Greetings from Colorado College in Colorado Springs, CO, the site of this year’s meeting of The Hymn Society in the United States and Canada. Scholars, writers, pastors, composers, publishers, and hymn-lovers have gathered from across North America (and beyond!) and from dozens of Christian traditions to sing, pray and learn together. Each year I learn more about the practices of other Christians, and each year I am invited to reflect and grow in my own (Roman Catholic) faith. And each year I marvel anew at how much unites us — particularly music.
Our theme this year is inspired by a hymn of Shirley Erena Murray. “Touch the earth lightly,” her text begins, “use the earth gently, nourish the life of the world in our care…” In Colorado — where Katherine Lee Bates wrote the hymn “America the Beautiful” — it is easy to see the glory of nature’s grandeur. In particular, Pike’s Peak looms over us, even while we are at 6,000 feet of elevation.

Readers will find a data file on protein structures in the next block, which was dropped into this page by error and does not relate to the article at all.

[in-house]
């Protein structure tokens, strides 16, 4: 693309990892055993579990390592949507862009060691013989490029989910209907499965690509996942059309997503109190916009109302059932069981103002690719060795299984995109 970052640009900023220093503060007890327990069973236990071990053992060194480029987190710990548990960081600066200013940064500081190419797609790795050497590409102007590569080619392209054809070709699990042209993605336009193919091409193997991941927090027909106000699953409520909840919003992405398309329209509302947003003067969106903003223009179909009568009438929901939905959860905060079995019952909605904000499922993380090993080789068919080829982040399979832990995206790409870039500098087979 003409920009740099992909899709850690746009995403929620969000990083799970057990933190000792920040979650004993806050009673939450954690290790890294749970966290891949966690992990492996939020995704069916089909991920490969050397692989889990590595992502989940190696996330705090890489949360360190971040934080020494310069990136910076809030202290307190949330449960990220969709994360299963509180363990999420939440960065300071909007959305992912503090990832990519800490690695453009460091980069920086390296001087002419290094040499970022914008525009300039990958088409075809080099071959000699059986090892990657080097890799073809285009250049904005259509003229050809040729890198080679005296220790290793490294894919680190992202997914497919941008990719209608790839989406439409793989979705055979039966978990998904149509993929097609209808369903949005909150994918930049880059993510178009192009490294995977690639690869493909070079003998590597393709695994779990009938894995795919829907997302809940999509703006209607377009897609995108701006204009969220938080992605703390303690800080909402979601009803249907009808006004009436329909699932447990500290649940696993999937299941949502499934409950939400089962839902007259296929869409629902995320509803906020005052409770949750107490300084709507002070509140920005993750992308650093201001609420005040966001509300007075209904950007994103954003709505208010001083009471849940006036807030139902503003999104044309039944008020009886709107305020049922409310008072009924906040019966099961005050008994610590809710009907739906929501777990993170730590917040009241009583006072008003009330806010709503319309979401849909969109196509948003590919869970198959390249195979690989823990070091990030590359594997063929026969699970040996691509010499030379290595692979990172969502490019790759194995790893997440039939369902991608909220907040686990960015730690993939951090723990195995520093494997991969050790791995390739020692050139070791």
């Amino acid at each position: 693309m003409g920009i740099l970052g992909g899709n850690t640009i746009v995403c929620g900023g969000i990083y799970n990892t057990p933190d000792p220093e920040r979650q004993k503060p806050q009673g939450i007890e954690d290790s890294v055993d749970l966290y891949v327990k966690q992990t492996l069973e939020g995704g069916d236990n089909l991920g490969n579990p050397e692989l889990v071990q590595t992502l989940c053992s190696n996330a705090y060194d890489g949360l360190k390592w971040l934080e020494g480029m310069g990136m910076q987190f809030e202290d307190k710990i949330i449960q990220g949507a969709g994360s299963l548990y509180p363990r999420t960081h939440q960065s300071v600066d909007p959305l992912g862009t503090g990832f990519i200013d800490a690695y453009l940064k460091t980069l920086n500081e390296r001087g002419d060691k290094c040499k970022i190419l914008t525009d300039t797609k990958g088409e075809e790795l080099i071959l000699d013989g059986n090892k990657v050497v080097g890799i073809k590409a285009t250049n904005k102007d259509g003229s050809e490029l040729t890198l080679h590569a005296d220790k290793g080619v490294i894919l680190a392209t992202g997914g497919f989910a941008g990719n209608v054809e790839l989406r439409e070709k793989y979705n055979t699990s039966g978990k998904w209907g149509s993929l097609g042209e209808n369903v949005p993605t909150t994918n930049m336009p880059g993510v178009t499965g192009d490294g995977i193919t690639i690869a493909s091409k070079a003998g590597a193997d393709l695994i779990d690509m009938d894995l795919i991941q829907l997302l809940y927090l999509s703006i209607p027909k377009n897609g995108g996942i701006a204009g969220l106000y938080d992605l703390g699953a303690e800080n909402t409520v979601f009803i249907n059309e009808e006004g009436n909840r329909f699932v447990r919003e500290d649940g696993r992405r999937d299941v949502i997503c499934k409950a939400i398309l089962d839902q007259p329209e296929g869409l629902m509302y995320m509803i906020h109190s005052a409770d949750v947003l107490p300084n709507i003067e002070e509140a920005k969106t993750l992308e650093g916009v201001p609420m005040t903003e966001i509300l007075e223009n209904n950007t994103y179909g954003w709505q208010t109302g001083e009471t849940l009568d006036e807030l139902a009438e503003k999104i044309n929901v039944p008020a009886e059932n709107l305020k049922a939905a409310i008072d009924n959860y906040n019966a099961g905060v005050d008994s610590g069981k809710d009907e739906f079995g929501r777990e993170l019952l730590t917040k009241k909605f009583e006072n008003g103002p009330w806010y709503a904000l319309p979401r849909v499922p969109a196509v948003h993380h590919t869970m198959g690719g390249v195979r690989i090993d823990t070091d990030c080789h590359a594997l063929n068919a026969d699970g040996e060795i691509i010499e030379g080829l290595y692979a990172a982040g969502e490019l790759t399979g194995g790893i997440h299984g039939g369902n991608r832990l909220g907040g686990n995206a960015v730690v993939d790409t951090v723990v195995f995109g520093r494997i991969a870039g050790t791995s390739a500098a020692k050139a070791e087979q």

The theological implications of environmental stewardship are a special focus this week, beginning with our opening hymn festival. We sang of the glories of God’s creation — including a translation of St. Francis of Assisi’s “Canticle of the Sun,” Catherine Cameron’s “God, Who Stretched the Spangled Heavens,” and Cecil Frances Alexander’s “All Things Bright and Beautiful.” We also sang pieces from Cuba and from the Philippines. Hymns were interspersed with readings from Genesis and Isaiah and from authors such as James Weldon Johnson and Wendell Berry, inviting us to reflect on the creation that God so lovingly calls good.
Our first plenary speaker was Dr. George “Tink” Tinker, Professor of Indian Cultures and Religious Traditions at the Iliff School of Theology. He describes himself as “mixed blood”: he is both an ordained member of the ELCA and a member of the Osage Nation. His speech addressed what American Indian spirituality could offer to Christianity in regards for caring for the earth. While acknowledging the many differences in ceremony and ritual among the various Native American nations, he proposed a few common elements of a worldview shared by many tribes. For example, he proposed a much wider notion of relation — relation, not just among all the members of a biological family, but among all the people of earth, and even extending to all creation. This is a worldview that rejects the dichotomy of animate and inanimate — a worldview that instead invites us to contemplate our relationship with all nature, to even the rocks. (Is this why the rocks cry out?) Ceremonies, then, safeguard our relationship that humankind has with all creation.